Efforts to make a safer route for kids going to school and cyclists heading to the park have left at least one Coldstream resident feeling cornered.
Coldstream has plans to construct a multi-use trail on Kidston Road from Palfrey Drive to the Red Gate at Kalamalka Lake Provincial Park. The path aims to provide a safer route while encouraging more people to get out of their cars and walk, run or ride their bikes.
But adding a path to the narrow road has proven a challenge as Coldstream tries to convince homeowners to let them encroach on their properties.
One way Coldstream is able to get homeowners to consider is when they apply for a building permit. When a permit is sought the district can then request that the owner complete road improvements. But instead of forcing homeowners to do road work, Coldstream insists it will negotiate.
“We’re not looking to make it onerous,” said Mayor Jim Garlick, adding that Coldstream will try to compromise to receive the land right-of-ways. “We would try to make it as little impact on them as possible.”
Judy Paterson is one homeowner caught up in the situation, since she applied to build a garage, extension and pool at her Kidston Road property. The district refused to issue her the building permit unless she provides what she estimates to be approximately $300,000 worth of works and services, or give the district land for the multi-use path at its assessed value.
“This council is manipulating the rules and is hurting everyone in Coldstream,” said Paterson, adding that the previous owners of her property already gave the district land in order for the subdivision to proceed south.
She suggests that fair market value, not the assessed value, would be more appropriate. But even then, she isn’t keen to give up her land.
“The easement will adversely affect everything about our property,” said Paterson, noting that her property is a working agricultural lot and already has one multi-use pathway to the east of it.
“As the property is triangular in shape, we will have another multi-use pathway on our frontage making us virtually surrounded by paths.”
She is also concerned about setting a precedent.
“We will say that it is OK to negotiate a building permit for a road upgrade or a community project,” said Paterson, who doesn’t understand why she’s being treated like a developer when all she wants to do is build a garage on her own property.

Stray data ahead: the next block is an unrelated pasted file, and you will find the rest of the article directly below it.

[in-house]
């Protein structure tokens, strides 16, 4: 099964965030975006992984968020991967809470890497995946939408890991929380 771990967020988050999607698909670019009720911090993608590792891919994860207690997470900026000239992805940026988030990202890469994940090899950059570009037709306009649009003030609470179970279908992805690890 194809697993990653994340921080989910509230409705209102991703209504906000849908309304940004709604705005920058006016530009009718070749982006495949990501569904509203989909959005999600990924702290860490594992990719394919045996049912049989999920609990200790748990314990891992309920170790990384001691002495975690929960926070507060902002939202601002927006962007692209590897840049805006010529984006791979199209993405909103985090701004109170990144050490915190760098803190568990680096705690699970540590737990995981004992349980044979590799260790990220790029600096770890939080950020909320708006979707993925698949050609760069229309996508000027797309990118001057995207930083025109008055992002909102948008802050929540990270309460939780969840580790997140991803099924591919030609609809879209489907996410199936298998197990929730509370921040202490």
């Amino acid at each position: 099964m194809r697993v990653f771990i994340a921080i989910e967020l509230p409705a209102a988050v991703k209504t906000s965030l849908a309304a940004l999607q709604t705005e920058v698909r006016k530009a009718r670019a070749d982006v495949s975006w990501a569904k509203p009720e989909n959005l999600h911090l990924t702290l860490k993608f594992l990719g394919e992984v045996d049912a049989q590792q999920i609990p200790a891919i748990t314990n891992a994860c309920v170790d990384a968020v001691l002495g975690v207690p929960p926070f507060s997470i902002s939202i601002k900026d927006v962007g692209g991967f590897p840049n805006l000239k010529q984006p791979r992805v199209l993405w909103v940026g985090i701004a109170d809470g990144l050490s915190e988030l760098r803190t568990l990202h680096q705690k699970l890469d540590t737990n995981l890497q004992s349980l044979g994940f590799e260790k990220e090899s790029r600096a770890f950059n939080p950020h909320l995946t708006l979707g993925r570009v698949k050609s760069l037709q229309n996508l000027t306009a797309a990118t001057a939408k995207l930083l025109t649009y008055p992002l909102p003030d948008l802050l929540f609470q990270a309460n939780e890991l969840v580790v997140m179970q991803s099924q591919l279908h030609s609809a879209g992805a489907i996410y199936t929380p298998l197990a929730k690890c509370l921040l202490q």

Ken Dahlen, owner of Keith Construction and Paterson’s contractor, says this isn’t the first time he’s come up against this type of situation while working for a homeowner, whether in Coldstream, Vernon or the Regional District of North Okanagan.
He calls it an “abuse of power” and doesn’t foresee Coldstream getting many projects (such as the Kidston pathway) done at this rate.
The situation may also force homeowners to abandon renovation plans, move away and in turn hurt the economy, he says.
“You need to support your community,” he said. “This is not a time where we need to be turning the tables on our own people.”
Another Coldstream resident also disagrees with what the district is doing.
“What’s going to happen is you’re going to drive all the permits underground, which already happens,” said Darryl O’brian. “Or the poor little homeowner gets hit with all these costs and then they don’t want to do it anymore.”
Coldstream is considering adjusting its bylaw, by moving the threshold at which it can force work or right-of-ways, up to $50,000. It currently sits at zero, therefore anyone who applies for a building permit, even if it’s a $10,000 extension of their deck, could be forced to provide land or cash.
After hearing concerns that even the $50,000 threshold is too low, council agreed to have staff research a better long-term solution.
In the meantime, a few politicians are feeling uneasy about the situation they are putting homeowners in.
“What we’re doing is trying to facilitate upgrades that are necessary in the area. There are a number of ways of doing that,” said Coun. Doug Dirk, suggesting taxation, borrowing or even development cost charges.
Coun. Pat Cochrane adds: “The $50,000 is a huge improvement from zero, there’s no doubt about that… but I’m concerned that we perhaps could/should do better.”
Residents are reminded that a situation such as Paterson’s applies only to those who apply for a building permit.
“To paint you don’t need a building permit, to place windows you don’t need a building permit,” said Garlick.